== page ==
Reservoir wetting in sandstone reservoirs, adsorption of polar basic oil components onto quartz and feldspar minerals.
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For more than a decade the mechanism behind flooding with low salinity water have been studied and well documented as increased oil recovery method (EOR) in sandstone reservoirs. Recently Austad et. al. proposed a new chemical wettability alteration mechanism showing increases in pH as the high saline water is displaced by low saline water is a key factor. Proposed mechanism discusses desorption of cations, Ca2+ from clay surface during flooding with water of low salt concentration. Local pH increase occurs near clay surface and saltwater since active cations (Ca2+) are replaced by protons (H+) from water. Desorption of the organic material is a result of quick reaction between OH- and adsorbed basic and acidic material. Reservoir rocks becomes more water –wet and more oil is displaced toward the production well resulting in increased recovery. This study attempts to evaluate adsorption of polar basic components onto sandstone minerals, and to understand the potential of each mineral in a wettability alteration process. Experimets are performed to determine adsorption amount of quinoline onto feldspar minerals and quartz. Experiments conducted under ambient temperature with three types of brines. Low salinity brine (1015 ppm), high salinity brine (30 000 ppm) and NaCl brine (36 000). End result shows adsorption is highly dependent on mineral size distribution in samples and pH. Increased adsorption is noted for low salinity compared to high salinity brine in feldspar mineral anorthite. The amount of adsorption of organic material in anorthite is comparable with clay mineral kaoliniteii. While for quartz adsorption was reduced with increased pH in low salinity brine.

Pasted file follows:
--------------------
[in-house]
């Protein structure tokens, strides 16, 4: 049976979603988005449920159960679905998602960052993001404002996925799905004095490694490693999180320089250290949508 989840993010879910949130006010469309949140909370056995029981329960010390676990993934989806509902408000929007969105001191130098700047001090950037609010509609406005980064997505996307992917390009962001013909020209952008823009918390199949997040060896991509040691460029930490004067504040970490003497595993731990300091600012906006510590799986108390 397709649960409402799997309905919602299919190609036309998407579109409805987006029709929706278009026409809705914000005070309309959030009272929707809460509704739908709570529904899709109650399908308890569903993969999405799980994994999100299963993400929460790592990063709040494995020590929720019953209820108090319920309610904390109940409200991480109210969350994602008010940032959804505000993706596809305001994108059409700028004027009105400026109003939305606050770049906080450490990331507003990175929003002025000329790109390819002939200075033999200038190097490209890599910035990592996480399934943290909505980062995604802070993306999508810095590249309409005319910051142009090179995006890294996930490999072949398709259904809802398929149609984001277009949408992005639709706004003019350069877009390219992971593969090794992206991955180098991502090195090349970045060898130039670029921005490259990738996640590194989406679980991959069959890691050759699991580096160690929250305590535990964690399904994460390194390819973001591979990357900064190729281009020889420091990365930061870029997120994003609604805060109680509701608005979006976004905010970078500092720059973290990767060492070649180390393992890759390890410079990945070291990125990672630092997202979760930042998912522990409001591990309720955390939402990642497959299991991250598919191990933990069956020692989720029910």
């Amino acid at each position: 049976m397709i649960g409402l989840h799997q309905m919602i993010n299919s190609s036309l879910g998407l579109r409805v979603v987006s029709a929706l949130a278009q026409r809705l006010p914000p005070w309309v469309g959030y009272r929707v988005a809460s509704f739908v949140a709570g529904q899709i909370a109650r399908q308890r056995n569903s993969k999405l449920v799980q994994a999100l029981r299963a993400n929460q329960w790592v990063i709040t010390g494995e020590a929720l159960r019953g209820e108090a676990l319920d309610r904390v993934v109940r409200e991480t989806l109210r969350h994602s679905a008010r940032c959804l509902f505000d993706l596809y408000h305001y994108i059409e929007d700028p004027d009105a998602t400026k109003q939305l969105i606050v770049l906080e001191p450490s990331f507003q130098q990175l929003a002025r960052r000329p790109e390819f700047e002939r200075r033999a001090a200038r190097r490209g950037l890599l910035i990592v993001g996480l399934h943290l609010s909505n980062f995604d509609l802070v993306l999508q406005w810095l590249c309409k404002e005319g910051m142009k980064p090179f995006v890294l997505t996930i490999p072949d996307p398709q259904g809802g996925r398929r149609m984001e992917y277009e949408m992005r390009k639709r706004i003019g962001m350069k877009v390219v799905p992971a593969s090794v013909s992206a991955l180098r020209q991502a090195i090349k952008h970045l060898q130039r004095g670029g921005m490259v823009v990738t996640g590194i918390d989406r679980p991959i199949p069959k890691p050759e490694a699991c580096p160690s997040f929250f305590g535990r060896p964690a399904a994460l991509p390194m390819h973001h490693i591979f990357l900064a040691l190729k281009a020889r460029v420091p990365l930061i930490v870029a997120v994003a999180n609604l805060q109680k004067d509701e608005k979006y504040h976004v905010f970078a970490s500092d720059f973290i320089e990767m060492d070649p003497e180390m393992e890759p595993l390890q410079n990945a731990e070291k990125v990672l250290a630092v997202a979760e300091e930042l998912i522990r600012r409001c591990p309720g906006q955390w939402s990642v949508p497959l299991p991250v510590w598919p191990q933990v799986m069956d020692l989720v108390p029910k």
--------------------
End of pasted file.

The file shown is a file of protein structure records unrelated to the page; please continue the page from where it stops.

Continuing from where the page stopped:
Master's thesis in Petroleum engineering